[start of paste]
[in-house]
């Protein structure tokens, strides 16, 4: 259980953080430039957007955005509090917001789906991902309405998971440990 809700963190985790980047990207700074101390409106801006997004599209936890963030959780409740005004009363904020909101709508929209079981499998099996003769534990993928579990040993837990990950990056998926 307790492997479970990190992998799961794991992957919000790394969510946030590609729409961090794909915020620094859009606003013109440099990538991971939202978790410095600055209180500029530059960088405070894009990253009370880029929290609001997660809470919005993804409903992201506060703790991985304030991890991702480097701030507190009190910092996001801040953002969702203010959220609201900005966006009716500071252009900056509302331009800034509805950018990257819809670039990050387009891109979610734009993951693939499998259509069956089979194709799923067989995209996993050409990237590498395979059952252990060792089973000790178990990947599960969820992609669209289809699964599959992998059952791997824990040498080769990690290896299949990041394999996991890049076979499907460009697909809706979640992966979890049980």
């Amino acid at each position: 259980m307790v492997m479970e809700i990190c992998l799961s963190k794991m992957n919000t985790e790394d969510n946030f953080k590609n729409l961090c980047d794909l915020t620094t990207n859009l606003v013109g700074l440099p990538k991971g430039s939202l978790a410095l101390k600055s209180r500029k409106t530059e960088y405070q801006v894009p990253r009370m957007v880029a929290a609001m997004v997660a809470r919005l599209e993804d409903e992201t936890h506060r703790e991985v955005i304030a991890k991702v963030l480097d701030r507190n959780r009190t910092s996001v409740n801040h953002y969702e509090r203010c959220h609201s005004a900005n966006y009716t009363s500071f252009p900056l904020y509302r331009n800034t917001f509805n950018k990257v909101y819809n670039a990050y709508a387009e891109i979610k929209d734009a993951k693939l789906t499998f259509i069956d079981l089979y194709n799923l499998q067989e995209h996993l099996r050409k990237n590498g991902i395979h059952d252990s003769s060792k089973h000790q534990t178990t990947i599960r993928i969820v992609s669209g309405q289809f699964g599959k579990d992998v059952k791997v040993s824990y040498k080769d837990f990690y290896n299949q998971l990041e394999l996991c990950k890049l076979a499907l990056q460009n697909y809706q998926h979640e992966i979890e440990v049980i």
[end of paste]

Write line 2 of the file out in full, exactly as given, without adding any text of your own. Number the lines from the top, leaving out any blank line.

């Protein structure tokens, strides 16, 4: 259980953080430039957007955005509090917001789906991902309405998971440990 809700963190985790980047990207700074101390409106801006997004599209936890963030959780409740005004009363904020909101709508929209079981499998099996003769534990993928579990040993837990990950990056998926 307790492997479970990190992998799961794991992957919000790394969510946030590609729409961090794909915020620094859009606003013109440099990538991971939202978790410095600055209180500029530059960088405070894009990253009370880029929290609001997660809470919005993804409903992201506060703790991985304030991890991702480097701030507190009190910092996001801040953002969702203010959220609201900005966006009716500071252009900056509302331009800034509805950018990257819809670039990050387009891109979610734009993951693939499998259509069956089979194709799923067989995209996993050409990237590498395979059952252990060792089973000790178990990947599960969820992609669209289809699964599959992998059952791997824990040498080769990690290896299949990041394999996991890049076979499907460009697909809706979640992966979890049980």